"And whereas the dioceses in England are connected together by so close an intercommunion, that what is done by authority in one, immediately affects the rest:

"On these grounds, I in my place, being a priest of the English Church and Vicar of St. Mary the Virgin's Oxford, by way of relieving my conscience, do hereby solemnly protest against the measure aforesaid, and disown it, as removing our Church from her present ground and tending to her disorganization.
"November 11, 1841."

Looking back two years afterwards on the above-mentioned and other acts, on the part of Anglican Ecclesiastical authorities, I observed: "Many a man might have held an abstract theory about the Catholic Church, to which it was difficult to adjust the Anglican,—might have admitted a suspicion, or even painful doubts about the latter,—yet never have been impelled onwards, had our Rulers preserved the quiescence of former years; but it is the corroboration of a present, living, and energetic heterodoxy, that realizes and makes such doubts practical; it has been the recent speeches and acts of authorities, who had so long been tolerant of Protestant error, which has given to inquiry and to theory its force and its edge."

As to the project of a Jerusalem Bishopric, I never heard of any good or harm it has ever done, except what it has done for me; which many think a great misfortune, and I one of the greatest of mercies. It brought me on to the beginning of the end.

The Gorham judgement of 1850 (i.e. after Newman's conversion) was a decision of the Privy Council to overturn a judgement of a Church of England ecclesiatical court on a doctrinal matter - viz. whether a Church of England clergyman need hold to baptismal generation. This judgement resulted in a further stream of conversions to Catholicism, amongst them Henry (later Cardinal) Manning.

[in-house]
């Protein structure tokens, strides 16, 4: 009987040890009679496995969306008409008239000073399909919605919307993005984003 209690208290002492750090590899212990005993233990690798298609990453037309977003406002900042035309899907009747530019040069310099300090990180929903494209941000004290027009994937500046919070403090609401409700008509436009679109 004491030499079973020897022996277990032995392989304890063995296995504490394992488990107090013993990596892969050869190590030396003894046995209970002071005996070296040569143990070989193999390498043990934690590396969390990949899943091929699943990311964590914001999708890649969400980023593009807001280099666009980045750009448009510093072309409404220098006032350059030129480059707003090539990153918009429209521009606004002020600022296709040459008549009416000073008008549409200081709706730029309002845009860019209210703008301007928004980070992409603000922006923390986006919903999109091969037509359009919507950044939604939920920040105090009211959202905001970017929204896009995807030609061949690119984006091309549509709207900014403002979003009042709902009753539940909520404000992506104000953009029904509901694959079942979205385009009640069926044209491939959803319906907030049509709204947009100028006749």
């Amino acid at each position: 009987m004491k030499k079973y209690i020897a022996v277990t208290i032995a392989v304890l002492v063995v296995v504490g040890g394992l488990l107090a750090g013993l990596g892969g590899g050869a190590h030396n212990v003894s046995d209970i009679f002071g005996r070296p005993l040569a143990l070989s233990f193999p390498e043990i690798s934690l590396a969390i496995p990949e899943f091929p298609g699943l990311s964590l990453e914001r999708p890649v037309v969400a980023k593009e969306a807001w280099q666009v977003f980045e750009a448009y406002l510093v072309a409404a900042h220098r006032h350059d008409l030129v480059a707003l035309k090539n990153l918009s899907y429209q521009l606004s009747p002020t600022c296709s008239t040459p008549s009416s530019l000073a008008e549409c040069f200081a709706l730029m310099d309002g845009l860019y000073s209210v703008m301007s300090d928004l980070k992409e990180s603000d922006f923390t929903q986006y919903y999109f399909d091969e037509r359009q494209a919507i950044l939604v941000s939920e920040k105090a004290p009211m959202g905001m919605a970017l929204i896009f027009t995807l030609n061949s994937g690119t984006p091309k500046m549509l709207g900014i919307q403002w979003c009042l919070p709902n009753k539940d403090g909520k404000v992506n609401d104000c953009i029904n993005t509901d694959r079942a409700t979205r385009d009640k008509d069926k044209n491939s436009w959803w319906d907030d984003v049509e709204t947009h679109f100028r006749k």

In addition to the above, Norman also tackles such issues as liturgy, leadership, relationships within the Anglican communion and provides an interesting take on establishment and the desacralization of society. His overall message for the Church of England is bleak - he predicts a merely skeletal remenant will survive 'in small numbers, mostly unnoticed'.

Wednesday, May 26, 2004


Jasper Fforde will be releasing a new installment of Thursday Next's adventures in just a couple of month's time.

Personally I can't get enough of this Dodo-related madness!

(Edited to note Flos Carmeli's review of The Eyre Affair!))

On the Feast of St. Philip Neri (Co-Patron of Rome)

As is our custom, we visited the rooms of St. Philip at the Chiesa Nuova and were pleased to see a stream of pilgrims, lay and clerical, paying their respects to the great saint so beloved of Ven. John Henry Newman. St Philip was canonized along with St Ignatius Loyola, St. Francis Xavier, St Teresa of Avila and St. Isidore the Farmer. The Romans at the time said that on that day the Pope canonized four Spaniards and a Saint.

Newman composed several verses about St. Philip, amongst them being St. Philip in his Mission.

Tuesday, May 25, 2004

Australian Hymnody

My thurible won't come back,
My thurible won't come back,
I've swung those chains all over the place,
Practised till I was black in the face,
I'm a big disgrace to the clerical race,
My thurible won't come back.

Julian the Apostate

We are currently reading Abbot Giuseppe Riciotti's biography of the Emperor Julian the Apostate. Particularly interesting is Riciotti's theory that Julian's attempted reform the pagan priesthood was modeled on the administrative structure and moral qualities of the Christian priesthood.

Riciotti describes the pagan priests before Julian's accession as follows:
The unemployed priests who were recognizable in public by their woebegone look, were compelled to find various means of supporting themselves. In his letters Julian occasionally deplores the fact that such individuals made up the courts of the civil magistrates, frequented wine shops, theaters and even less worthy places, and allowed themselves to be caught in actions warranting public prosecution, while at the same time they appeared only rarely in the temples and even then did not know how to carry out their sacred chants and duties. - Julian the Apostate (155)

Last Mafia Don on Trial...

Per the Daily Telegraph.

Monday, May 24, 2004

Lectures on the Present Position of Catholics in England